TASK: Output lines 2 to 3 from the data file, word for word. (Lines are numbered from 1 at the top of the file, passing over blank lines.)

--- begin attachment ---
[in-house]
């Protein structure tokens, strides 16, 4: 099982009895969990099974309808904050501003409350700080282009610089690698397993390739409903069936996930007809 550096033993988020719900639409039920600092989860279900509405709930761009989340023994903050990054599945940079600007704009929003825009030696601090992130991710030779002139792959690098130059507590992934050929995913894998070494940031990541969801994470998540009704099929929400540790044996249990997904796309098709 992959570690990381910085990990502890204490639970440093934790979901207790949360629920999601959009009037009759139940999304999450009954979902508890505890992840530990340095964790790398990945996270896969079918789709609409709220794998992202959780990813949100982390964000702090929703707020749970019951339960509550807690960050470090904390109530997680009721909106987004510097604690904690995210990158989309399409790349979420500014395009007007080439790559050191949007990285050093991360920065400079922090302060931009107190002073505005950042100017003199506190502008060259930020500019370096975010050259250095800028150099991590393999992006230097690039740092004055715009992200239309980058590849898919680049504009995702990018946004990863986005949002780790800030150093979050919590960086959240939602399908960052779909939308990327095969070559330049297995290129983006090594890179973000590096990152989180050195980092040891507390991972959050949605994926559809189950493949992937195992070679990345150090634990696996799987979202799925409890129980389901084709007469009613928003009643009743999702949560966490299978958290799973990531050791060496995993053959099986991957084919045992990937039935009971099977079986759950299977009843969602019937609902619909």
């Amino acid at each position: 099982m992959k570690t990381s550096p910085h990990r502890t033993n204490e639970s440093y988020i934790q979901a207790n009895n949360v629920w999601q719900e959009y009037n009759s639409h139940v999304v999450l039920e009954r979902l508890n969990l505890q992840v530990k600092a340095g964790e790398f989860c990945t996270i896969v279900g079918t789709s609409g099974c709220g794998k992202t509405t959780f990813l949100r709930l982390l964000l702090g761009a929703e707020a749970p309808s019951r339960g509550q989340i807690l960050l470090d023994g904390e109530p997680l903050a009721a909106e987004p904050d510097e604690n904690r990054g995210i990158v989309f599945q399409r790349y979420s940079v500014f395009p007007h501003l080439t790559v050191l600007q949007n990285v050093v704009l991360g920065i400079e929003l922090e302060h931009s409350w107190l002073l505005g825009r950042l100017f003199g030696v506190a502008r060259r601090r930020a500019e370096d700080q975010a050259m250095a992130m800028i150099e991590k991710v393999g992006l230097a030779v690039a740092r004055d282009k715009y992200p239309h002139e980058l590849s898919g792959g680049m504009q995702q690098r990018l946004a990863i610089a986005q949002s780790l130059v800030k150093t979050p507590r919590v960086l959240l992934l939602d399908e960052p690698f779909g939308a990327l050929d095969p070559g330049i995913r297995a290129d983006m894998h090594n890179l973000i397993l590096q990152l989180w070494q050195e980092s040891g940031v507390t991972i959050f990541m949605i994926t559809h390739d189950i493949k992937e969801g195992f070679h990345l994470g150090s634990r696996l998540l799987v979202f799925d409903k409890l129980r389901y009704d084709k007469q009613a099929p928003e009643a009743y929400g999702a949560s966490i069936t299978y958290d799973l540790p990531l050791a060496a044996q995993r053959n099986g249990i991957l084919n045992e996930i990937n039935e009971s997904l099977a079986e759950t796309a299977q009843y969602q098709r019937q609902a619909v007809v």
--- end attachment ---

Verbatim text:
């Protein structure tokens, strides 16, 4: 099982009895969990099974309808904050501003409350700080282009610089690698397993390739409903069936996930007809 550096033993988020719900639409039920600092989860279900509405709930761009989340023994903050990054599945940079600007704009929003825009030696601090992130991710030779002139792959690098130059507590992934050929995913894998070494940031990541969801994470998540009704099929929400540790044996249990997904796309098709 992959570690990381910085990990502890204490639970440093934790979901207790949360629920999601959009009037009759139940999304999450009954979902508890505890992840530990340095964790790398990945996270896969079918789709609409709220794998992202959780990813949100982390964000702090929703707020749970019951339960509550807690960050470090904390109530997680009721909106987004510097604690904690995210990158989309399409790349979420500014395009007007080439790559050191949007990285050093991360920065400079922090302060931009107190002073505005950042100017003199506190502008060259930020500019370096975010050259250095800028150099991590393999992006230097690039740092004055715009992200239309980058590849898919680049504009995702990018946004990863986005949002780790800030150093979050919590960086959240939602399908960052779909939308990327095969070559330049297995290129983006090594890179973000590096990152989180050195980092040891507390991972959050949605994926559809189950493949992937195992070679990345150090634990696996799987979202799925409890129980389901084709007469009613928003009643009743999702949560966490299978958290799973990531050791060496995993053959099986991957084919045992990937039935009971099977079986759950299977009843969602019937609902619909």
């Amino acid at each position: 099982m992959k570690t990381s550096p910085h990990r502890t033993n204490e639970s440093y988020i934790q979901a207790n009895n949360v629920w999601q719900e959009y009037n009759s639409h139940v999304v999450l039920e009954r979902l508890n969990l505890q992840v530990k600092a340095g964790e790398f989860c990945t996270i896969v279900g079918t789709s609409g099974c709220g794998k992202t509405t959780f990813l949100r709930l982390l964000l702090g761009a929703e707020a749970p309808s019951r339960g509550q989340i807690l960050l470090d023994g904390e109530p997680l903050a009721a909106e987004p904050d510097e604690n904690r990054g995210i990158v989309f599945q399409r790349y979420s940079v500014f395009p007007h501003l080439t790559v050191l600007q949007n990285v050093v704009l991360g920065i400079e929003l922090e302060h931009s409350w107190l002073l505005g825009r950042l100017f003199g030696v506190a502008r060259r601090r930020a500019e370096d700080q975010a050259m250095a992130m800028i150099e991590k991710v393999g992006l230097a030779v690039a740092r004055d282009k715009y992200p239309h002139e980058l590849s898919g792959g680049m504009q995702q690098r990018l946004a990863i610089a986005q949002s780790l130059v800030k150093t979050p507590r919590v960086l959240l992934l939602d399908e960052p690698f779909g939308a990327l050929d095969p070559g330049i995913r297995a290129d983006m894998h090594n890179l973000i397993l590096q990152l989180w070494q050195e980092s040891g940031v507390t991972i959050f990541m949605i994926t559809h390739d189950i493949k992937e969801g195992f070679h990345l994470g150090s634990r696996l998540l799987v979202f799925d409903k409890l129980r389901y009704d084709k007469q009613a099929p928003e009643a009743y929400g999702a949560s966490i069936t299978y958290d799973l540790p990531l050791a060496a044996q995993r053959n099986g249990i991957l084919n045992e996930i990937n039935e009971s997904l099977a079986e759950t796309a299977q009843y969602q098709r019937q609902a619909v007809v």